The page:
​AMD makes its data center move: Will it be EPYC?

AMD's master plan: Crack the data center via its EPYC server processor, simplify architecture with its GPUs and then grab machine learning and artificial intelligence workloads.
Written by Larry Dignan, Contributor

AMD is plotting a June launch for its EPYC server processor, formerly code-named Naples, as it aims to become a data center leader to go along with its desktop and graphics chips.

For AMD, the data center is it's most promising--and tough to crack--market. Intel dominates the data center, but AMD is betting its architecture and a move to software defined approaches can give it momentum.

Now AMD's immediate future is tied to attacking the PC market with its Ryzen processors and Vega graphics processors. Vega will also be a data center play as AMD outlined machine learning benchmarks. The catch for AMD in the GPU market is that Nvidia has also staked out the artificial intelligence and machine learning use cases.

Add it up and AMD runs into Intel in two areas (PCs and data centers) and Nvidia in the other (GPUs).

Why could the data center market be different this time? Here's AMD's argument:

  • EPYC delivers the Zen x86 processing engine and can scale to 32 cores.
  • AMD will have one-socket servers, but aim to use EPYC in two-socket too. This combination will offer better performance, flexibility and ultimately total cost of ownership. In addition, 91 percent of the x86 server market is single or dual socket based on IDC data.
  • 8 channels of memory per EPYC device.
  • High-performance virtualization.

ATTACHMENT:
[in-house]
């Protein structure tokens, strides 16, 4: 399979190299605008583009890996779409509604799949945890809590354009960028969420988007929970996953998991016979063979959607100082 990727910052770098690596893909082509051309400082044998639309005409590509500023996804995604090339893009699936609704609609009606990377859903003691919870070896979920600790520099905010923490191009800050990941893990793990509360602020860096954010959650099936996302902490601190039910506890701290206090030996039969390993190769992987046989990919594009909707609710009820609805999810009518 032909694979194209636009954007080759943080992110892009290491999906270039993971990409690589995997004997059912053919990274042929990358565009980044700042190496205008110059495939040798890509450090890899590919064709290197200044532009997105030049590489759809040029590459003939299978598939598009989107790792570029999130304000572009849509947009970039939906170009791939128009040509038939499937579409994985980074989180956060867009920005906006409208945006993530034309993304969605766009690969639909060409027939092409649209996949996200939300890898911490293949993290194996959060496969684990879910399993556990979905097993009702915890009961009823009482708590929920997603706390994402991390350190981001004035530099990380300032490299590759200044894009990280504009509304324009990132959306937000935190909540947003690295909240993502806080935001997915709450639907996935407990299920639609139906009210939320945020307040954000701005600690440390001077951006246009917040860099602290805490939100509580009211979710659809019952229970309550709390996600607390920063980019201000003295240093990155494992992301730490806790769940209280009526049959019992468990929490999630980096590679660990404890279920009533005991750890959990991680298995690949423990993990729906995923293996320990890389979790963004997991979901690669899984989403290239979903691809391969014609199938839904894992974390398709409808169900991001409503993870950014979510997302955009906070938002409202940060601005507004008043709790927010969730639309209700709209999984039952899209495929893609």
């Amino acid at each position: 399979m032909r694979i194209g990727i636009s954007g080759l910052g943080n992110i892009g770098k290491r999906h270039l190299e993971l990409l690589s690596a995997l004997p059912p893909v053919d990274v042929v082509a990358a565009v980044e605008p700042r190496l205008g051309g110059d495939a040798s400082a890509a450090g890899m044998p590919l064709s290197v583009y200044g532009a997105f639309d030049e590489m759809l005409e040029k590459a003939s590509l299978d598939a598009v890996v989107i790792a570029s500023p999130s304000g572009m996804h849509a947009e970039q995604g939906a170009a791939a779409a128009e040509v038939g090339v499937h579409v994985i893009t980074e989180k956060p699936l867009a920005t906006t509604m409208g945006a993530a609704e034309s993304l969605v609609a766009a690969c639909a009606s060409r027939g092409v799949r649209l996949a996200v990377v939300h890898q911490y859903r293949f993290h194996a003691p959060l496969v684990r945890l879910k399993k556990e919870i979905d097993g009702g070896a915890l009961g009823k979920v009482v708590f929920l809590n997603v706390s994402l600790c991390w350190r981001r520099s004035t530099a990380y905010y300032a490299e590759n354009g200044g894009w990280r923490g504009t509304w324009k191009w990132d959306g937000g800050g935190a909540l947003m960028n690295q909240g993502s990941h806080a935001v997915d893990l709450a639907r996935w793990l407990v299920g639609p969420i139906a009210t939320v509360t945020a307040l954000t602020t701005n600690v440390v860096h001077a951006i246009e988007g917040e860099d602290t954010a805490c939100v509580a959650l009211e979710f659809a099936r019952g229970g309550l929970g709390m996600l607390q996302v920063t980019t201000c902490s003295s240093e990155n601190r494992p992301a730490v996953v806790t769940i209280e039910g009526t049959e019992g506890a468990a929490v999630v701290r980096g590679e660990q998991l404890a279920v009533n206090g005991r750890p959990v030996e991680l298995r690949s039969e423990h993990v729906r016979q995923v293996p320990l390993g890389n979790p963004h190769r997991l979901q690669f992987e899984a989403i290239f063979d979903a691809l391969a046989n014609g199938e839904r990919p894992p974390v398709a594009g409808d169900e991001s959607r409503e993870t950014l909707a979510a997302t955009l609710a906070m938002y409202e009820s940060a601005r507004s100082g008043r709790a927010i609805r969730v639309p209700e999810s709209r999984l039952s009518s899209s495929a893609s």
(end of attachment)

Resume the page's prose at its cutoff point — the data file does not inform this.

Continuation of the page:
• Software defined data centers mean EPYC could play in the storage, server and networking markets.
  • Dedicated security hardware.
  • And a server market driven by cloud providers who are into experimentation with everything from ARM systems, do open hardware approaches to newfangled designs. Dropbox was cited as a customer evaluating EPYC processors.

At AMD's financial analyst day, Forrest Norrod, general manager of enterprise, embedded and semi-custom products, highlighted the following slides:


Now you can see where this is headed. AMD is hoping to go after machine learning and artificial intelligence workloads. Should EPYC be integrated well with AMD's Radeon GPUs it can have a stack that can compete with an Intel-Nvidia real-world combination.

See: AMD's Ryzen 5 threatens Intel's grip on the mainstream PC market | AMD meets Q1 expectations due to strong demand for Ryzen CPUs | AMD unleashes high-performance Ryzen 5 desktop chips | AMD's new Vega graphics architecture goes far beyond gaming | AMD prepares for a datacenter comeback with 'Naples'

Will this master plan work? Who knows. But one thing is clear. Enterprises and cloud giants want more suppliers to drive costs down. If EPYC can win over a few big names with solid use cases, AMD can gain some traction simply because tech buyers will want a counterweight to Intel and increasingly Nvidia.


And AMD is the only provider of high-performance compute and graphics processors.

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